Jesse Bruhn, Scott A. Imberman, Marcus A. Winters, 01 November 2020

Charter schools in the US – publicly funded but independently operated schools of choice – are often criticised for competing with and harming the quality of surrounding traditional public schools. This column examines Massachusetts’s expansive and effective charter-school sector for the relationship between teacher quality and mobility. Charter schools retain fewer teachers compared to traditional public schools and the best teachers often move to the traditional public-school system. Charter schools may benefit traditional public schools by providing an alternative pathway for unlicensed teachers to enter the labour force and sorting those who are successful in to traditional public schools.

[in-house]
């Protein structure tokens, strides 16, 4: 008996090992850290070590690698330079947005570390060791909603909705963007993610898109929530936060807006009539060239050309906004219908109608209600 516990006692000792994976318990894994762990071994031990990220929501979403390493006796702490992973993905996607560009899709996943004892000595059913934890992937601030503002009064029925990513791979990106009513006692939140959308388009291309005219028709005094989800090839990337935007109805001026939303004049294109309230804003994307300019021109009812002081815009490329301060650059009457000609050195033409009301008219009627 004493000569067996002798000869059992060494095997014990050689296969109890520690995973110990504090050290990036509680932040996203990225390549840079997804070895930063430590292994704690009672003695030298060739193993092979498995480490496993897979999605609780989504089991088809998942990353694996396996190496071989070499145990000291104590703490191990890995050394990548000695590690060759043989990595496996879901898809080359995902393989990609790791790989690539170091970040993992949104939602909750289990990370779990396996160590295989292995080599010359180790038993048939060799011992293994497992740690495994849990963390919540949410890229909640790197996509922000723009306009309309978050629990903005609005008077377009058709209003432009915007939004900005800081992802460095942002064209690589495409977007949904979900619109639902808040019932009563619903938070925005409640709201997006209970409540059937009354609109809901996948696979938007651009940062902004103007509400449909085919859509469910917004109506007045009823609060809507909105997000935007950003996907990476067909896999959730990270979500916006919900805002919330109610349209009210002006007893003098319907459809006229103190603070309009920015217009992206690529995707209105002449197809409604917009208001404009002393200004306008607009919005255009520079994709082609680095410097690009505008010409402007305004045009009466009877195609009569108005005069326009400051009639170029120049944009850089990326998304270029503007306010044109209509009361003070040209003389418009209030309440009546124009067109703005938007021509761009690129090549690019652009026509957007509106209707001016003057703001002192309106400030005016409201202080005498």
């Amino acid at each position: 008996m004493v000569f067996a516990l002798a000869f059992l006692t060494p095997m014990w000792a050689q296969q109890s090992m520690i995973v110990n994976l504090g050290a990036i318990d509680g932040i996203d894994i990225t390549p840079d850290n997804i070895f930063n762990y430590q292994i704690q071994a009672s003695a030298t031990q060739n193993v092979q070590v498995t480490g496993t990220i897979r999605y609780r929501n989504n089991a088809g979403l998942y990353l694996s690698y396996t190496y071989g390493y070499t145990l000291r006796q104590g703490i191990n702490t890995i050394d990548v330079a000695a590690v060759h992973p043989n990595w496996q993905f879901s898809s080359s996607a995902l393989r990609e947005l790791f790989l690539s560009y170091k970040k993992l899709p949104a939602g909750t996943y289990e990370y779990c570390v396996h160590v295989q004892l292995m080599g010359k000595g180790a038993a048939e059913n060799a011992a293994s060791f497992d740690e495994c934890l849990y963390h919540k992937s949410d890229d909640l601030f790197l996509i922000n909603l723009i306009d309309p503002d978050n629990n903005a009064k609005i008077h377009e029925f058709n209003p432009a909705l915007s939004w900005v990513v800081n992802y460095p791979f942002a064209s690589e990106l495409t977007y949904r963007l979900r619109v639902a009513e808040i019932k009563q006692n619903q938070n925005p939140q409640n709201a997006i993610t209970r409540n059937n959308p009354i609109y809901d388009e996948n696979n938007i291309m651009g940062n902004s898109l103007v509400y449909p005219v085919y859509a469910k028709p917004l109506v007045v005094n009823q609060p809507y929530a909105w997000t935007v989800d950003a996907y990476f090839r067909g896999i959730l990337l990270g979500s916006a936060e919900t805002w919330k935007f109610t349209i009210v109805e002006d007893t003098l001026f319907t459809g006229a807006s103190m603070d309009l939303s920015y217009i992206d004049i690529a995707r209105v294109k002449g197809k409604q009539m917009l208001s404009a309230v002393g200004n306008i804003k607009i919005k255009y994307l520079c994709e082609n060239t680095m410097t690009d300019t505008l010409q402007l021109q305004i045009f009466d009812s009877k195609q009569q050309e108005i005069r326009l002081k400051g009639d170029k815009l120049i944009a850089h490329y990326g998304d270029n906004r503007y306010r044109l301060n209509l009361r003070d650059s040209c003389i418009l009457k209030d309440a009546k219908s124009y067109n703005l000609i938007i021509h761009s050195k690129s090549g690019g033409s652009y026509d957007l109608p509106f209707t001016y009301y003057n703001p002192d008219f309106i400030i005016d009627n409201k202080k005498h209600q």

Richard Murnane, Sean Reardon, 31 August 2017

The distribution of private elementary school enrolments in the US has changed over the last half century. This column shows that, overall, fewer middle-class children are now enrolled in private schools. Non-Catholic religious schools play an increasing role in private school enrolments, and today serve more students whose family incomes are in the bottom half of the distribution than Catholic schools do. The increase in residential segregation by income in the US means that urban public schools and urban private schools have less socioeconomic diversity today than they had several decades ago.

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